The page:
I love curated bookstores that celebrate and pridefully promote local interests, local stories, and regional history. When I attended the Juniper Summer Writing Institute two summers ago, it was my first experience in New England and I LOVED how all the books were set there. It’s how I was introduced to An Arsonist’s Guide to New England (the title is a lot better than the actual content, in my opinion, but it was cool to read a book that hopped around a lot of places I had recently visited, like the Emily Dickinson house and the Mark Twain house) and several other books centered around the Salem Witch trials, the descendents of the Salem Witch trial participants etc. I’ve noticed that books specific to New England, the South, and the Midwest aren’t typically available in bookstores near me, unless they become national bestsellers.
This is why I am magnetically attracted to local bookstores–and the corners of gift shops dedicated to books–when I travel. I never come home without at least one new book reminiscent of my vacation. In my experience, I’ve found that museum gift shops are one of the best places for a great collection of regional books.
I wish there were more books about my local area. I would love to read a book about Byberry Mental Hospital, for example. Until it was knocked down a few years ago, it was always looming next to the road on my way to the roller skating rink, and my parents would tell stories about how they used to be good friends with the former head doctor, a “good man” who honestly thought lobotomies were the best medical practice; everyone did, at the time. And stories about how my mom had to visit the hospital for a college psychology class and how the nurses had pointed out the door that led to the criminally insane patients corridor.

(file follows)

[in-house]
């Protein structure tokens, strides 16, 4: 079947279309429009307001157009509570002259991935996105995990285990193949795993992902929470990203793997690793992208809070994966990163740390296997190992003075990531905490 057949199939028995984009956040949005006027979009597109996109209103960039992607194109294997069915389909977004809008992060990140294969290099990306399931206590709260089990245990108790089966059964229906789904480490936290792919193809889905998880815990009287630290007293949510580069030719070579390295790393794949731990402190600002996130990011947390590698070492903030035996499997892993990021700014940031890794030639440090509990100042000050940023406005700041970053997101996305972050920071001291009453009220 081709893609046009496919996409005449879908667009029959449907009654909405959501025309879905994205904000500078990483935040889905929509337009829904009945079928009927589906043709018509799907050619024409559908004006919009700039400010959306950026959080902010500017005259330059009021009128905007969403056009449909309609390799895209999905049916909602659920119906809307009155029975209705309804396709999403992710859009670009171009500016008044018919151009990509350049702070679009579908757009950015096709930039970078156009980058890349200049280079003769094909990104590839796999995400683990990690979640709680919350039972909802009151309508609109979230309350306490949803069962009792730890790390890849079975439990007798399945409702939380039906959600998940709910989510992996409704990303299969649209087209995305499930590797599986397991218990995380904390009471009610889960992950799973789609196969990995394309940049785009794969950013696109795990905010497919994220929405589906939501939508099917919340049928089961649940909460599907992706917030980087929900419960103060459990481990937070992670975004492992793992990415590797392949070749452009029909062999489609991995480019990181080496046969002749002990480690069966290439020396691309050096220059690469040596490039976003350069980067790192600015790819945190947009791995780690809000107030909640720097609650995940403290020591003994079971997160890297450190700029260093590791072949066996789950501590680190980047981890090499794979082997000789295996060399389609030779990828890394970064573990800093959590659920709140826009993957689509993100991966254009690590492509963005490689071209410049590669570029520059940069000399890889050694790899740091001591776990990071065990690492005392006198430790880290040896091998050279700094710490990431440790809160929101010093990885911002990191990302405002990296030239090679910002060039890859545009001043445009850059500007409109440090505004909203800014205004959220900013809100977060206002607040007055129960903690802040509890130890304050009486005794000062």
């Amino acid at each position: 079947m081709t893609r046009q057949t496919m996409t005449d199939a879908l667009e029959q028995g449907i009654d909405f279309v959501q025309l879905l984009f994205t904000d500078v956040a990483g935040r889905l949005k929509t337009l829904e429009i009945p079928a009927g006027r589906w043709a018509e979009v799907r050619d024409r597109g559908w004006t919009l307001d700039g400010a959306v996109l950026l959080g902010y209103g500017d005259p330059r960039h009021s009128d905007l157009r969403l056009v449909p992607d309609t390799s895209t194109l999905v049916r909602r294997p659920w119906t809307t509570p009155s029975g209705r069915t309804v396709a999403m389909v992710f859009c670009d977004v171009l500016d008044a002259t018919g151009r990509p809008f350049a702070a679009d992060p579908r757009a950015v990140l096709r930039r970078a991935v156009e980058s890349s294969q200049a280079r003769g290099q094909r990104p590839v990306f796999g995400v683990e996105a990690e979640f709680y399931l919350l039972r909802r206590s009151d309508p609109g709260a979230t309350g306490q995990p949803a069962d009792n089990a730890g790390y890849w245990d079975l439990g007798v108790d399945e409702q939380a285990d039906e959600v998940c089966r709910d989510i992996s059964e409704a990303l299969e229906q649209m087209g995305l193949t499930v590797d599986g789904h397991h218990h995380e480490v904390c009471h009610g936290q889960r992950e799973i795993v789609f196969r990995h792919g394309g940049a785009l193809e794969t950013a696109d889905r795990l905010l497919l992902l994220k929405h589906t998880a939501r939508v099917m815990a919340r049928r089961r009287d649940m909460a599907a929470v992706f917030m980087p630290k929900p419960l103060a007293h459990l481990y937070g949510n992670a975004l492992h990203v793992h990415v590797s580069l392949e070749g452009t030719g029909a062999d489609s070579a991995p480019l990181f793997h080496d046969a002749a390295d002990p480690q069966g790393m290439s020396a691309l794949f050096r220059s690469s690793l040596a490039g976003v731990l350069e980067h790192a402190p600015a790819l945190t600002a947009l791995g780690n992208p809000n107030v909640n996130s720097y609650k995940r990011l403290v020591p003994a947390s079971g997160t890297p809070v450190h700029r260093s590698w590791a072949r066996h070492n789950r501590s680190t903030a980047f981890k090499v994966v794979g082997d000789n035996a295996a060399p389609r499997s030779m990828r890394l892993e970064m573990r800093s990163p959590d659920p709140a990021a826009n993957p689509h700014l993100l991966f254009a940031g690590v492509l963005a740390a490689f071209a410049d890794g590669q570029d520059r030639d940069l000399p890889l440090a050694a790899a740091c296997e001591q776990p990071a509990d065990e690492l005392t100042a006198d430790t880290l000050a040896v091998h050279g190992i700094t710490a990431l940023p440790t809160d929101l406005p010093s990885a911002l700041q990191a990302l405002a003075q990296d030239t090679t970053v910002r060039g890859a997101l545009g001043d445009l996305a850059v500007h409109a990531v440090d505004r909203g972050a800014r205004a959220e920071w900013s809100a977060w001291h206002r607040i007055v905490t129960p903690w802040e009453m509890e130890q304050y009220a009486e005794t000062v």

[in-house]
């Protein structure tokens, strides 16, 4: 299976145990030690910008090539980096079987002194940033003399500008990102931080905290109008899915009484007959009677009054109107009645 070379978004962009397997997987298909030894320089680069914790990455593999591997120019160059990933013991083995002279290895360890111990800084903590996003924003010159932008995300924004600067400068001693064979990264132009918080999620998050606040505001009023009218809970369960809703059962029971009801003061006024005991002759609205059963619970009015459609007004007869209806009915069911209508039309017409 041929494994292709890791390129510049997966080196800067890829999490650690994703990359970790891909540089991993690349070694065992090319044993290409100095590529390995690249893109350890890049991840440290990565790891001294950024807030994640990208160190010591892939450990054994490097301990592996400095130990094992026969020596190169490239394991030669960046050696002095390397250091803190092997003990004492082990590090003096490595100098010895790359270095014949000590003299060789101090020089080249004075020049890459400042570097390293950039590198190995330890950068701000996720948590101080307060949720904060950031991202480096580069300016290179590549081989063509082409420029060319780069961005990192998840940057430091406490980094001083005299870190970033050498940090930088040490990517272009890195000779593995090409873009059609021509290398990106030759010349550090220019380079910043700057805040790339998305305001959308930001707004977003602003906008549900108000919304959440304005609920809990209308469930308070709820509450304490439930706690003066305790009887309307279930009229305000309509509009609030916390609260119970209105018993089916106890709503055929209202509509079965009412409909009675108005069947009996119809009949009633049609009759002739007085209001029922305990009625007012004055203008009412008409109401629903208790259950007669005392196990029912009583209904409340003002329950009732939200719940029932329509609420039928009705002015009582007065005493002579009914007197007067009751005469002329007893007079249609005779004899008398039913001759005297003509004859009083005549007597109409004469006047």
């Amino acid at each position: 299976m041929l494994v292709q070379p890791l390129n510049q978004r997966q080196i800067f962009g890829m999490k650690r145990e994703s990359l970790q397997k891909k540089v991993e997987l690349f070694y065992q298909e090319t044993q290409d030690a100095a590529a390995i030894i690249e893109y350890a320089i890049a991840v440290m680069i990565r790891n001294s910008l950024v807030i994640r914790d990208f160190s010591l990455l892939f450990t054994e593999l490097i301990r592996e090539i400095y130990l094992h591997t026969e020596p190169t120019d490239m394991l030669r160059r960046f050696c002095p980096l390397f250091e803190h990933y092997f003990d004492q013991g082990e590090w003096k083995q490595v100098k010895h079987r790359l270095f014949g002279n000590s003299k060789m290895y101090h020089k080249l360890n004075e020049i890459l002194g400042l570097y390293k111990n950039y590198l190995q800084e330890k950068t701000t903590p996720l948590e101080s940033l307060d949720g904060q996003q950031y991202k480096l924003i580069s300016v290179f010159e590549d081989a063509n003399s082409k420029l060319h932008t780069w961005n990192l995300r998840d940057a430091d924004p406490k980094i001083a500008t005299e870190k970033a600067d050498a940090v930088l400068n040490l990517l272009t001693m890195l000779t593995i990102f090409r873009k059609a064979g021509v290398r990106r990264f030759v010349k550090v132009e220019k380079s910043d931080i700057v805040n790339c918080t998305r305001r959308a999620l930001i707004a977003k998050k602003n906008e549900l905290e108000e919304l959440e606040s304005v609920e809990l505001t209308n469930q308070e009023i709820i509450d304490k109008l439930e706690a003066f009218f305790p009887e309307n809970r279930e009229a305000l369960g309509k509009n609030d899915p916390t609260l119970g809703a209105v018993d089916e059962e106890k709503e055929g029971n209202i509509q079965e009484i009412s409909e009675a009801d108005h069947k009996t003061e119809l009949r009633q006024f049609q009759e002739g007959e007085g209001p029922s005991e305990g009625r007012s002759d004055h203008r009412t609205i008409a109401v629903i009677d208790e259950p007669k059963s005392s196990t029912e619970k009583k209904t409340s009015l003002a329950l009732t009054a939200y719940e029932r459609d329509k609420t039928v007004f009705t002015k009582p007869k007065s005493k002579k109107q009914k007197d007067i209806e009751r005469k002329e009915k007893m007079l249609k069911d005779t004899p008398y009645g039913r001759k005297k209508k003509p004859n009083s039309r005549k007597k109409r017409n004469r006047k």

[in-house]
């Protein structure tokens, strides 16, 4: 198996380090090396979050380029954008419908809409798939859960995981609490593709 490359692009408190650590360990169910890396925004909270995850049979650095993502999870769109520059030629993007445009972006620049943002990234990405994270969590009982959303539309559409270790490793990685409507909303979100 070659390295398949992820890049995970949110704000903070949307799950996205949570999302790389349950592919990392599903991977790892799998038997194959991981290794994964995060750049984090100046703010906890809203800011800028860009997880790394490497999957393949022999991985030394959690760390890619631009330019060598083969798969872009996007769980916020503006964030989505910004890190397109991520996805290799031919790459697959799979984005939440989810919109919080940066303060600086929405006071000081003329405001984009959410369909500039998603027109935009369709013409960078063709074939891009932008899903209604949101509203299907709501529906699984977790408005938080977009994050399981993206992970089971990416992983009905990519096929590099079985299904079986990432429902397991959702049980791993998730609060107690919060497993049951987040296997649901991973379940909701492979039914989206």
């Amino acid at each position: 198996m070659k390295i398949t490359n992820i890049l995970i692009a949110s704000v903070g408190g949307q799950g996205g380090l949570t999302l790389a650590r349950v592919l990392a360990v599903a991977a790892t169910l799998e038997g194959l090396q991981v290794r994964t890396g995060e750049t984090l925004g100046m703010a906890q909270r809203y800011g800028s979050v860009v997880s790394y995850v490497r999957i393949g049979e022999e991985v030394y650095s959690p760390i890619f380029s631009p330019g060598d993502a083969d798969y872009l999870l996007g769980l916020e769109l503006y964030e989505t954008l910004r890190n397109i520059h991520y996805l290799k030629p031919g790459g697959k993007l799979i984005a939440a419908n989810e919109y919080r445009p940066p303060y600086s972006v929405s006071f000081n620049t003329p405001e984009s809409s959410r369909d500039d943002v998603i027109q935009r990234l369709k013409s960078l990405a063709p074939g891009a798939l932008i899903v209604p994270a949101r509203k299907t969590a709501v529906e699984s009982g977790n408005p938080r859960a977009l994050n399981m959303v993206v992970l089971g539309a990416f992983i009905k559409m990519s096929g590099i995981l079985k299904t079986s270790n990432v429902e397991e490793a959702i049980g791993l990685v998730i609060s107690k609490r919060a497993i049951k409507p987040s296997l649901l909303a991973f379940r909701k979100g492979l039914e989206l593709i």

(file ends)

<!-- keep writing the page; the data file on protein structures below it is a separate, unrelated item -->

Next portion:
Admittedly, I do appreciate that Barnes and Noble tries to celebrate local-ness; at least, mine does. They give extra promotion to books published by local presses–Philadelphia is not the publishing capital of the world, by any means, but it is the home of Quirk Books, the publisher of Pride and Prejudice and Zombies, which gets a lot of local-pride attention–and they stock regional history picture books such as the Images of America series with volumes dedicated to Yardley Borough, Bucks County, historic Langhorne Borough, and Newtown.
I love that series, by the way. My Dad liked to drive my sister and I around to point out places and buildings associated with his memories growing up in the 1930s and 40s, but a lot of things had changed since then so it was often hard to visualize his stories. The asparagus farm field where my dad had cut the vegetable–a nickel for a bunch–every morning before school, for example, has since become a cookie-cutter neighborhood development.
Now, skip forward to Christmastime 2010, with my boyfriend and I wandering through the local Barnes and Noble when I casually picked up the Yardley Borough book. I was flipping through and excitedly pointing out pictures of things I remembered from my Dad’s growing-up stories: there was a picture of the school hill upon which my Dad’s brand new scooter had denigrated–the wheels falling off and everything–underneath him, a picture of the teacher who used to beat him for being left-handed (yes, it was a public school), a picture of Yardley Borough’s first ambulance in the 1950s, the one he drove as one of the first members of the town’s first-ever EMT squad.
And then I found a picture of my Dad. No more than ten years old, sitting cross-legged on the floor in his Boy Scout uniform. Dad died in 2008 and suddenly seeing his face in a published book was more than special. It made it feel like he was important in history, not just my family. I don’t know how many copies of that book have sold, but the fact that he’s there, on other people’s bookshelves, in dozens, maybe hundred’s of homes . . .
Let’s just say I think reading local has its rewards.